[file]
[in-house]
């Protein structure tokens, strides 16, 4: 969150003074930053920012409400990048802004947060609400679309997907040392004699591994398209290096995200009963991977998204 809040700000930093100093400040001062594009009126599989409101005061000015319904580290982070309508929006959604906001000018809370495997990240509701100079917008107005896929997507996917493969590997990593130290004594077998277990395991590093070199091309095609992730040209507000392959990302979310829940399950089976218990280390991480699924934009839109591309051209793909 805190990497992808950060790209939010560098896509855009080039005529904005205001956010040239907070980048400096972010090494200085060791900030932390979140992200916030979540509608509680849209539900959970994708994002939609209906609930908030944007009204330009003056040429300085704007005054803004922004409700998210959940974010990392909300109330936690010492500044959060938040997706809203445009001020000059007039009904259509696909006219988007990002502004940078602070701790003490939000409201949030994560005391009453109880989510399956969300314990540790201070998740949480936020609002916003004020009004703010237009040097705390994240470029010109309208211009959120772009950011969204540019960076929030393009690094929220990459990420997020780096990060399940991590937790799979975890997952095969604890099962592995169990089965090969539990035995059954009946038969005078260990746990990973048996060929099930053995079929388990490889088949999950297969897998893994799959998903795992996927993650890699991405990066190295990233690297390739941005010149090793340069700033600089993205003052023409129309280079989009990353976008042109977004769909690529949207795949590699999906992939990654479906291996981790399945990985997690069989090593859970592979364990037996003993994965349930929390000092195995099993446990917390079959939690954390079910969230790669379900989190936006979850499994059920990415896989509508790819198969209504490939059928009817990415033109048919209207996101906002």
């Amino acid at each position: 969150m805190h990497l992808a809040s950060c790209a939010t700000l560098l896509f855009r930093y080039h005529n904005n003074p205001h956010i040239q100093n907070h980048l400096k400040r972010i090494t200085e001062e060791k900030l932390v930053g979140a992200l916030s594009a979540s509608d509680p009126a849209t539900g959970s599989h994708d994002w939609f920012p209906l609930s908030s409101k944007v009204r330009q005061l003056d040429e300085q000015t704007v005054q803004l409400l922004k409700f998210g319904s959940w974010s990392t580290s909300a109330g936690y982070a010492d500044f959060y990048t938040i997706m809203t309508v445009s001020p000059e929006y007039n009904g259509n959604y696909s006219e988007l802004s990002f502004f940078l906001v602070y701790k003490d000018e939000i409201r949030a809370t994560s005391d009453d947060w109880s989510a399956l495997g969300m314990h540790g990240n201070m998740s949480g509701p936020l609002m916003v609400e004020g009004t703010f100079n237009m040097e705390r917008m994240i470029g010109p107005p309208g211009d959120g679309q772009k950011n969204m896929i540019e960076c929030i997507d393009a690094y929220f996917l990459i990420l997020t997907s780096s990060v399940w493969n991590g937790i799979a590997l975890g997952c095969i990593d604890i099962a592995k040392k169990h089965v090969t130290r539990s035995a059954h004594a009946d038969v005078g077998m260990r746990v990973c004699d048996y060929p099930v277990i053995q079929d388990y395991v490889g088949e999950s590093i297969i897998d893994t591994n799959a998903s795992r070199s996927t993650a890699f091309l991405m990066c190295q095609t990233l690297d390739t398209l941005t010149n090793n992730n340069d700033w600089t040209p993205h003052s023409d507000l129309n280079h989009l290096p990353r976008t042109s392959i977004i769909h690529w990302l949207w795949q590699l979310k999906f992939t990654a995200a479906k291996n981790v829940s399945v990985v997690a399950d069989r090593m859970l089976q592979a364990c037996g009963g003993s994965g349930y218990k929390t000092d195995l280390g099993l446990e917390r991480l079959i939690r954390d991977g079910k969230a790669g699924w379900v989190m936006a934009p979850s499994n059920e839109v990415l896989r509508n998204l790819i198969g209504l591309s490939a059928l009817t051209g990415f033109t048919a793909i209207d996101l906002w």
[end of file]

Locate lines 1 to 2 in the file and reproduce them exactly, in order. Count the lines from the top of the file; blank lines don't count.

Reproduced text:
[in-house]
């Protein structure tokens, strides 16, 4: 969150003074930053920012409400990048802004947060609400679309997907040392004699591994398209290096995200009963991977998204 809040700000930093100093400040001062594009009126599989409101005061000015319904580290982070309508929006959604906001000018809370495997990240509701100079917008107005896929997507996917493969590997990593130290004594077998277990395991590093070199091309095609992730040209507000392959990302979310829940399950089976218990280390991480699924934009839109591309051209793909 805190990497992808950060790209939010560098896509855009080039005529904005205001956010040239907070980048400096972010090494200085060791900030932390979140992200916030979540509608509680849209539900959970994708994002939609209906609930908030944007009204330009003056040429300085704007005054803004922004409700998210959940974010990392909300109330936690010492500044959060938040997706809203445009001020000059007039009904259509696909006219988007990002502004940078602070701790003490939000409201949030994560005391009453109880989510399956969300314990540790201070998740949480936020609002916003004020009004703010237009040097705390994240470029010109309208211009959120772009950011969204540019960076929030393009690094929220990459990420997020780096990060399940991590937790799979975890997952095969604890099962592995169990089965090969539990035995059954009946038969005078260990746990990973048996060929099930053995079929388990490889088949999950297969897998893994799959998903795992996927993650890699991405990066190295990233690297390739941005010149090793340069700033600089993205003052023409129309280079989009990353976008042109977004769909690529949207795949590699999906992939990654479906291996981790399945990985997690069989090593859970592979364990037996003993994965349930929390000092195995099993446990917390079959939690954390079910969230790669379900989190936006979850499994059920990415896989509508790819198969209504490939059928009817990415033109048919209207996101906002």